Okanagan First Responders choose to join RCMP in Radio Silence
First responders in the Lower Mainland are choosing to encrypt their radio signals, following a move by the RCMP years ago in an effort for safety – and to cut short media freedom at the same time.
Police scanners used to be standard fare in newsrooms. Now you are lucky to have one in a major city with a non-RCMP police force, and most journalists have moved on to local fire and ambulance channels which remain unencrypted, so the public can listen in, for now.
First responders going radio silent follows a disturbing trend of clamping down on any information not deemed worthy by the RCMP, who have become the gatekeepers of information in the South Okanagan.
The relationship I have had with the RCMP since I have been a reporter in the South Okanagan has had ups and downs, but is mostly mired by frustration and strained at best. There is one media liaison covering everything in the valley from Summerland/Penticton southward. If they are on vacation, all we have to go by is tipsters and even if the officer is not on vacation, the phone might just go to voice mail.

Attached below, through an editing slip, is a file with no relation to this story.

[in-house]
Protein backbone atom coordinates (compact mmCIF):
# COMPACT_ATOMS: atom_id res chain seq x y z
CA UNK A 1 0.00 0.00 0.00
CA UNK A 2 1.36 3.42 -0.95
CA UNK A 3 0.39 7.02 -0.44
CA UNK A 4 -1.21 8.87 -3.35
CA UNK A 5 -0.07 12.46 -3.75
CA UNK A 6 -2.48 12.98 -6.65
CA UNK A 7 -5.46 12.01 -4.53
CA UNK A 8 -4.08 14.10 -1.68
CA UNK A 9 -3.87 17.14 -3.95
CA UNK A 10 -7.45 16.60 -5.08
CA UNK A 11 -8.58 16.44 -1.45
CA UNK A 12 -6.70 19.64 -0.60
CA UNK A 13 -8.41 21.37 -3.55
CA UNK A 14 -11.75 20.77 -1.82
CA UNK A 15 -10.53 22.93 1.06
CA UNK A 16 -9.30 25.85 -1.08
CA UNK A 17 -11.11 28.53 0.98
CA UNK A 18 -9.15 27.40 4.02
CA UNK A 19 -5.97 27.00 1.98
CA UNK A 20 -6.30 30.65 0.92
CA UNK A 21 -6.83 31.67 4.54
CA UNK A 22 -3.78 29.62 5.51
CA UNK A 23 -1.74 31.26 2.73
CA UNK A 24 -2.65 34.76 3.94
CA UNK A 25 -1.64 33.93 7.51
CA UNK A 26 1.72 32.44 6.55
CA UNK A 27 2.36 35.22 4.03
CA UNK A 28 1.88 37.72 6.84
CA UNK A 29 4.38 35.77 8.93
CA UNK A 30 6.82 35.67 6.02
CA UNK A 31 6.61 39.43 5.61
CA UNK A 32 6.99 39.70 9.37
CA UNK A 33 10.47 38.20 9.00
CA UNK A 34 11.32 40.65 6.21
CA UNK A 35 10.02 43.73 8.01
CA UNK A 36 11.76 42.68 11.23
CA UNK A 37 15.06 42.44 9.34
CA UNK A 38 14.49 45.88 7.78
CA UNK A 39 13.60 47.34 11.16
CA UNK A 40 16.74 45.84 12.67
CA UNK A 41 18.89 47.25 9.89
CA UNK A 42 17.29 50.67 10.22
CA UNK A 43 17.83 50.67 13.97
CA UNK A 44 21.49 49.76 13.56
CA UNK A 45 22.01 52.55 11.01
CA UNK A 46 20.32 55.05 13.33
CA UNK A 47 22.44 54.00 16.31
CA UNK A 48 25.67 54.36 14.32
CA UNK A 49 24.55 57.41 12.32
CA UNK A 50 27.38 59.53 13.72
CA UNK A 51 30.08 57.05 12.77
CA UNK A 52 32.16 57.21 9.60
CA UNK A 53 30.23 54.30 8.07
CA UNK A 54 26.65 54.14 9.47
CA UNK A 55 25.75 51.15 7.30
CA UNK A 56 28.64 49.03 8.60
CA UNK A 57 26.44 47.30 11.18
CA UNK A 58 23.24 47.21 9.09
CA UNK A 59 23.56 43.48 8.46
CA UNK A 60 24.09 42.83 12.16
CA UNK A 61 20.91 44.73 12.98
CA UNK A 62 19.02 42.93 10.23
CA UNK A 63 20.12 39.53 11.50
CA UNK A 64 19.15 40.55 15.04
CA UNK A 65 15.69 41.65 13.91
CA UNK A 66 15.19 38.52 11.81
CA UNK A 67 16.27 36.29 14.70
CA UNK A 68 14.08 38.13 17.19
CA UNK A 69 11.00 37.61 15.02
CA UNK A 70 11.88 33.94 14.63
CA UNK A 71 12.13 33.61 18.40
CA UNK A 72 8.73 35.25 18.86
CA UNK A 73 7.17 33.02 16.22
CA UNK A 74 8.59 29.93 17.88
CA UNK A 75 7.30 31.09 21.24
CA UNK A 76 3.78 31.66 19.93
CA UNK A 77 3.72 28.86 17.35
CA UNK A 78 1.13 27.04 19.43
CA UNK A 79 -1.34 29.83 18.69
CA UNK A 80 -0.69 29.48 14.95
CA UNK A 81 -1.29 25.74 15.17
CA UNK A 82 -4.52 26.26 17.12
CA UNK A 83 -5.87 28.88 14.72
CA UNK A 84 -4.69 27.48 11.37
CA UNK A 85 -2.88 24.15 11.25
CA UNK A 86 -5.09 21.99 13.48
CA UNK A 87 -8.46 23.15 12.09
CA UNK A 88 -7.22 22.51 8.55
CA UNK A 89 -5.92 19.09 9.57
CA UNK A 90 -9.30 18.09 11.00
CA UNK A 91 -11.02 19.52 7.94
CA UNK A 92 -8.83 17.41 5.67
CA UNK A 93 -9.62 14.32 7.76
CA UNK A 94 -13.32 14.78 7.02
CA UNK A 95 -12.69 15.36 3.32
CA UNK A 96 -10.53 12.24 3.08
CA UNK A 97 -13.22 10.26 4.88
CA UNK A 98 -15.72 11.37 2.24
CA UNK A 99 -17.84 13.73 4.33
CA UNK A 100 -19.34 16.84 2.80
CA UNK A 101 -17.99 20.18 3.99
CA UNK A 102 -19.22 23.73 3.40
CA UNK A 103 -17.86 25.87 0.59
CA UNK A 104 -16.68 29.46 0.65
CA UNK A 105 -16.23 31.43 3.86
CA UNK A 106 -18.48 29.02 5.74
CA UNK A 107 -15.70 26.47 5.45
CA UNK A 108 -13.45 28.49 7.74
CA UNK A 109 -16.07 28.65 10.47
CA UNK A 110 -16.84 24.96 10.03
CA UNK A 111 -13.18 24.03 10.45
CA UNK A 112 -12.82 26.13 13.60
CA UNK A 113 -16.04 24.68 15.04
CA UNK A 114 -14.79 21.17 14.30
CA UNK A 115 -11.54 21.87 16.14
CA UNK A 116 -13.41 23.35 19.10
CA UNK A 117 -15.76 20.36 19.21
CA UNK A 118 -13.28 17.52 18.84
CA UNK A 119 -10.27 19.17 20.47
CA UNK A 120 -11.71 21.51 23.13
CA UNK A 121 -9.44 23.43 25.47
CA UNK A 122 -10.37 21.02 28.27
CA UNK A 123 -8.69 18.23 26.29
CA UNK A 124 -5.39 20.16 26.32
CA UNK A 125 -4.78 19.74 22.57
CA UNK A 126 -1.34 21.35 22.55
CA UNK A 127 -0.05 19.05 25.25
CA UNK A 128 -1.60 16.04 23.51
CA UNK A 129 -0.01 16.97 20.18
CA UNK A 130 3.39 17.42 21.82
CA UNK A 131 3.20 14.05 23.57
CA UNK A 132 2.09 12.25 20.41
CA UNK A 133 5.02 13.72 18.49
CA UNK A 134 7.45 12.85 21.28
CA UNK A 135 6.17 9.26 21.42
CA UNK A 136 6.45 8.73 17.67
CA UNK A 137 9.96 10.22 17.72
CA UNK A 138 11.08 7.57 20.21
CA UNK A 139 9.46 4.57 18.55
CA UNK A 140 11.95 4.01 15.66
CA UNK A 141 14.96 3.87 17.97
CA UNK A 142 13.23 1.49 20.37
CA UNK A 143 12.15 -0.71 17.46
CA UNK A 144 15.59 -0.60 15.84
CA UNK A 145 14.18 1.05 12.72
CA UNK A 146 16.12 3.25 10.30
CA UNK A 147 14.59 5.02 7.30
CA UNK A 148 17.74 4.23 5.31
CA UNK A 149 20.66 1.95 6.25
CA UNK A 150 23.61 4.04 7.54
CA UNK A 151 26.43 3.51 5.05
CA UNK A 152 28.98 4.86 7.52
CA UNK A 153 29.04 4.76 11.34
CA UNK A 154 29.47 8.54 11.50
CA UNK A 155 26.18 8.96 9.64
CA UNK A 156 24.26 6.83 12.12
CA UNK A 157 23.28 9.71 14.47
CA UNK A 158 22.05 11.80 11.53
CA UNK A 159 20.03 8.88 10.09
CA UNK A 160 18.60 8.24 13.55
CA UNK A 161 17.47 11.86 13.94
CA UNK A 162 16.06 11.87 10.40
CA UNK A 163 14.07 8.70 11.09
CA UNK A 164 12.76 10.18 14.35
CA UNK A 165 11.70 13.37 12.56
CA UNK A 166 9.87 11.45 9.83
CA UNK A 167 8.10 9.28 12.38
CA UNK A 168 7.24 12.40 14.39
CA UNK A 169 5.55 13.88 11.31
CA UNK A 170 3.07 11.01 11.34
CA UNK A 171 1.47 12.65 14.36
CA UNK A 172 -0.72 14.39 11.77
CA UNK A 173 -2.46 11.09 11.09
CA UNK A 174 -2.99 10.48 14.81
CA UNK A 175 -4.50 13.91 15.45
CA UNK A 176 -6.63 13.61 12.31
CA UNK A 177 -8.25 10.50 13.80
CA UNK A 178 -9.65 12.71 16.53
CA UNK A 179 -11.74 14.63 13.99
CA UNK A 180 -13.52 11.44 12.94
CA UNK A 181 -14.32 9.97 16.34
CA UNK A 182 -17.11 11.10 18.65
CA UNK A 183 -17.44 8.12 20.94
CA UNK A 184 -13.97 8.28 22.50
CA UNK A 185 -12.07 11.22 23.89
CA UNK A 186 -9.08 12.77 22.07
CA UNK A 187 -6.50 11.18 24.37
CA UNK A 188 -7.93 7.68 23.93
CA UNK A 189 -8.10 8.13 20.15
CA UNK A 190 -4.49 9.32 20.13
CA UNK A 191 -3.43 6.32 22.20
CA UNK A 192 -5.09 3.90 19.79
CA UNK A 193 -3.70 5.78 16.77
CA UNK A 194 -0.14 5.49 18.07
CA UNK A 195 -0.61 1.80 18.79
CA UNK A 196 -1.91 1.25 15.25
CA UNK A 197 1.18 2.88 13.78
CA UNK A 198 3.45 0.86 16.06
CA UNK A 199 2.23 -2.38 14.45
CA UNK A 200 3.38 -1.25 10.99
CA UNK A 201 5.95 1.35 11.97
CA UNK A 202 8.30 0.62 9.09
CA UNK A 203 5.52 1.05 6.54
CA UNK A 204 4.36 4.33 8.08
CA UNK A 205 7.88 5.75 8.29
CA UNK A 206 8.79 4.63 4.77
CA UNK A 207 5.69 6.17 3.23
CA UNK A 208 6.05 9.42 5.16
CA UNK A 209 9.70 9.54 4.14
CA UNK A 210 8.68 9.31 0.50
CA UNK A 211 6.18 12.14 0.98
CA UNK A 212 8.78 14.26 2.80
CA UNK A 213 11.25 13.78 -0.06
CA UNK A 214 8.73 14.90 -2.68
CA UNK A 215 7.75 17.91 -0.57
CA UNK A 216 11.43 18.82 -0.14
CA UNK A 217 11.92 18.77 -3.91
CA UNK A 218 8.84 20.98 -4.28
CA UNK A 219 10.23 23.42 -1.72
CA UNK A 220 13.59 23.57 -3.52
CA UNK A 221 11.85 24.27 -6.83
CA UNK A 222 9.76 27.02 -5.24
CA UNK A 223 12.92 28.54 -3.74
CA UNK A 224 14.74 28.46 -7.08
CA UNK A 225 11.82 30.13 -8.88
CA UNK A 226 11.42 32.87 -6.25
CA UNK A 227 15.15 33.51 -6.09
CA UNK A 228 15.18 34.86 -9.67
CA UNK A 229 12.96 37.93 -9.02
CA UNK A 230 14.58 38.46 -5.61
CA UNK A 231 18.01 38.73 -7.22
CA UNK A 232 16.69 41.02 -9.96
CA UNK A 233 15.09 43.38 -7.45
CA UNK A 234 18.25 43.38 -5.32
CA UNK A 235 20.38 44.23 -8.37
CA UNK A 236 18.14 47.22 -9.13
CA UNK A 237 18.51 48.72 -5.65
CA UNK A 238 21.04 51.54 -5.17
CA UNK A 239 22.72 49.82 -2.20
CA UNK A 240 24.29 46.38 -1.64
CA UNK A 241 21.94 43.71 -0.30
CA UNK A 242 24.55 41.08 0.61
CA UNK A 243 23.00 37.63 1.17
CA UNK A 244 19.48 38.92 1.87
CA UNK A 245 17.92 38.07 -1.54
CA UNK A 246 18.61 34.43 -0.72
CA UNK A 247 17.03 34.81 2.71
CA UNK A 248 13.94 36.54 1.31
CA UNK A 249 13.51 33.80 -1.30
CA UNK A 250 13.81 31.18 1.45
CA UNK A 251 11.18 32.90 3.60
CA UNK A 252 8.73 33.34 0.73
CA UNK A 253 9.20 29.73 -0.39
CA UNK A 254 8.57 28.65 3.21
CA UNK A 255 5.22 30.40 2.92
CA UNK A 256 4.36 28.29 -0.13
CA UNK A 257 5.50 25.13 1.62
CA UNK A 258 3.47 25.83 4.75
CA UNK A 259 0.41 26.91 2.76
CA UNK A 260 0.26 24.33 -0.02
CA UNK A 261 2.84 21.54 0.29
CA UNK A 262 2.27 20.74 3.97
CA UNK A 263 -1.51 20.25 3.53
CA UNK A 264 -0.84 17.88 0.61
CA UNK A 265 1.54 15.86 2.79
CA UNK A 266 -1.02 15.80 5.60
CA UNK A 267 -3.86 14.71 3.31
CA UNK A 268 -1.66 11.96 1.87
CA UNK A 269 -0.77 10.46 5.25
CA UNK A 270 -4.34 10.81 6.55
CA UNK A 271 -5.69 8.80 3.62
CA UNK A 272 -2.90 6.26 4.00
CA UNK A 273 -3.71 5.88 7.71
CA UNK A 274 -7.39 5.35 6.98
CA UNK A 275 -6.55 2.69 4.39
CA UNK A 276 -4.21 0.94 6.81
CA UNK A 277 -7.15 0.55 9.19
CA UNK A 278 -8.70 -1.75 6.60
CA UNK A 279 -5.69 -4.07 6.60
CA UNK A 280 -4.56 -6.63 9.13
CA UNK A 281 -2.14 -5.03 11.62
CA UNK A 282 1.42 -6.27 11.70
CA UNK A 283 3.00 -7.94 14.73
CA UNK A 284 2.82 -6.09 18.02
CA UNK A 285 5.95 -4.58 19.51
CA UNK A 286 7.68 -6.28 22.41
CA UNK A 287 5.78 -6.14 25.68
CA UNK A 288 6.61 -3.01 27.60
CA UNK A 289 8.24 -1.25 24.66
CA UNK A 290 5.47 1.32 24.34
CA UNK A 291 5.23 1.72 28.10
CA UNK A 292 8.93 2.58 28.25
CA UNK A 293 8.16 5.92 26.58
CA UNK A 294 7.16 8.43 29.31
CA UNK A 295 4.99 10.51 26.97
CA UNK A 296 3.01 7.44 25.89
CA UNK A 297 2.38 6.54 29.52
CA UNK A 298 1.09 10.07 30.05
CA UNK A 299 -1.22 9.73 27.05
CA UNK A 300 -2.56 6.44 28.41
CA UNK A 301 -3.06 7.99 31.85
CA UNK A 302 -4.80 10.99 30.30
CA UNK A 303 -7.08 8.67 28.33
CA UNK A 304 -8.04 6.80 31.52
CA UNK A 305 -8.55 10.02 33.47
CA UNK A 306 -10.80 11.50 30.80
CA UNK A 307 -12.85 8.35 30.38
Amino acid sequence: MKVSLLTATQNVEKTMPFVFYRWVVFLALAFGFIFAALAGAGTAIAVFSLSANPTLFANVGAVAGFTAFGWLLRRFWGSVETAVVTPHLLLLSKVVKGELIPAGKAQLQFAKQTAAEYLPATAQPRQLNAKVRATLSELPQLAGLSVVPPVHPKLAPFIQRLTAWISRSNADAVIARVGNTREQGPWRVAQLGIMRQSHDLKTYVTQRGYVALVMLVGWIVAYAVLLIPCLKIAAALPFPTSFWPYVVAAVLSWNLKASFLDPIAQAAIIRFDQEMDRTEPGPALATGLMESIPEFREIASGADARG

There has been a rotating carousel of media liaisons in Penticton, and most officers assigned to answer media calls are usually busy, you know, being cops, as there is no dedicated communications officer.
If you are lucky, you can catch an officer on the phone or at the scene and if you luck out even more, you can catch them in a good enough mood to share basic information with you. I have been flat-out refused at the scene, or asked to call another officer, who won’t answer their phone and journalists up and down the valley have similar stories.
The only relevant information I can find about the RCMP addressing this lack of interest in media is reporting by the Vancouver Sun on internal transcripts dating back to 2009 where former RCMP spokesmen Tim Shields referred to “crusty sergeant syndrome.” Veterans who have had run-ins with the media in the past are reluctant to participate in the process.
And what has the RCMP discovered in the 10 years since Shields addressed the suggested changes to be made in media relations? Well, the RCMP has discovered there is not much journalists can do about it.
The RCMP control the message, they talk to the media only when they want to, or reach out only to tell us when we are wrong (usually after we report eye-witnesses accounts because the RCMP didn’t answer the phone).
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